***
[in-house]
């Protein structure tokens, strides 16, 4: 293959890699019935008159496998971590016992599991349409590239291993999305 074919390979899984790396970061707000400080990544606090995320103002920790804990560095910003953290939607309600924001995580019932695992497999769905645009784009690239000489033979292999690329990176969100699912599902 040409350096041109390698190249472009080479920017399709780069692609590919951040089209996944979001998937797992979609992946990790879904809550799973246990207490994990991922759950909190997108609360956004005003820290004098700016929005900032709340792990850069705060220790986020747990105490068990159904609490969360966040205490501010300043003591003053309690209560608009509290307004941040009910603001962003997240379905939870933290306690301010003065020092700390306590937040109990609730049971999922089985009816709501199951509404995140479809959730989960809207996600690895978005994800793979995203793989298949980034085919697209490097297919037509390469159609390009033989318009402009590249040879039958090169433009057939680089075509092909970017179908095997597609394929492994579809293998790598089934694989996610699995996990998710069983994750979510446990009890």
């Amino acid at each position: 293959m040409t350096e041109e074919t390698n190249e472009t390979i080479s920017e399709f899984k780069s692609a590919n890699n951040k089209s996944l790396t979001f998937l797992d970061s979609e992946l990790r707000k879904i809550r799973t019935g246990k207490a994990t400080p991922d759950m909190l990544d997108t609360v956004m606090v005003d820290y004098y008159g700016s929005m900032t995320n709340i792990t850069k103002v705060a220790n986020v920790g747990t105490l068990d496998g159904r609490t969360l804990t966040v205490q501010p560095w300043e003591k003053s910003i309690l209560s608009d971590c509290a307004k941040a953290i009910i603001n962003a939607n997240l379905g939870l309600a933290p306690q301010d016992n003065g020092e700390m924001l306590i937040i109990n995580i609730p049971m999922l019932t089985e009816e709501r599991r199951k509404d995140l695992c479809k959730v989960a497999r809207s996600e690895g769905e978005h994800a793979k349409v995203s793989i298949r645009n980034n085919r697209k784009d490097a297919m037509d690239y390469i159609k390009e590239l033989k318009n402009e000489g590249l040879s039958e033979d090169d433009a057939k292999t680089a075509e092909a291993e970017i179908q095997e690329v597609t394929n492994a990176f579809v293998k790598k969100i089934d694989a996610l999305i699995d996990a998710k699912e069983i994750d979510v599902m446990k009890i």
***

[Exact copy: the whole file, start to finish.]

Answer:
[in-house]
């Protein structure tokens, strides 16, 4: 293959890699019935008159496998971590016992599991349409590239291993999305 074919390979899984790396970061707000400080990544606090995320103002920790804990560095910003953290939607309600924001995580019932695992497999769905645009784009690239000489033979292999690329990176969100699912599902 040409350096041109390698190249472009080479920017399709780069692609590919951040089209996944979001998937797992979609992946990790879904809550799973246990207490994990991922759950909190997108609360956004005003820290004098700016929005900032709340792990850069705060220790986020747990105490068990159904609490969360966040205490501010300043003591003053309690209560608009509290307004941040009910603001962003997240379905939870933290306690301010003065020092700390306590937040109990609730049971999922089985009816709501199951509404995140479809959730989960809207996600690895978005994800793979995203793989298949980034085919697209490097297919037509390469159609390009033989318009402009590249040879039958090169433009057939680089075509092909970017179908095997597609394929492994579809293998790598089934694989996610699995996990998710069983994750979510446990009890």
């Amino acid at each position: 293959m040409t350096e041109e074919t390698n190249e472009t390979i080479s920017e399709f899984k780069s692609a590919n890699n951040k089209s996944l790396t979001f998937l797992d970061s979609e992946l990790r707000k879904i809550r799973t019935g246990k207490a994990t400080p991922d759950m909190l990544d997108t609360v956004m606090v005003d820290y004098y008159g700016s929005m900032t995320n709340i792990t850069k103002v705060a220790n986020v920790g747990t105490l068990d496998g159904r609490t969360l804990t966040v205490q501010p560095w300043e003591k003053s910003i309690l209560s608009d971590c509290a307004k941040a953290i009910i603001n962003a939607n997240l379905g939870l309600a933290p306690q301010d016992n003065g020092e700390m924001l306590i937040i109990n995580i609730p049971m999922l019932t089985e009816e709501r599991r199951k509404d995140l695992c479809k959730v989960a497999r809207s996600e690895g769905e978005h994800a793979k349409v995203s793989i298949r645009n980034n085919r697209k784009d490097a297919m037509d690239y390469i159609k390009e590239l033989k318009n402009e000489g590249l040879s039958e033979d090169d433009a057939k292999t680089a075509e092909a291993e970017i179908q095997e690329v597609t394929n492994a990176f579809v293998k790598k969100i089934d694989a996610l999305i699995d996990a998710k699912e069983i994750d979510v599902m446990k009890i």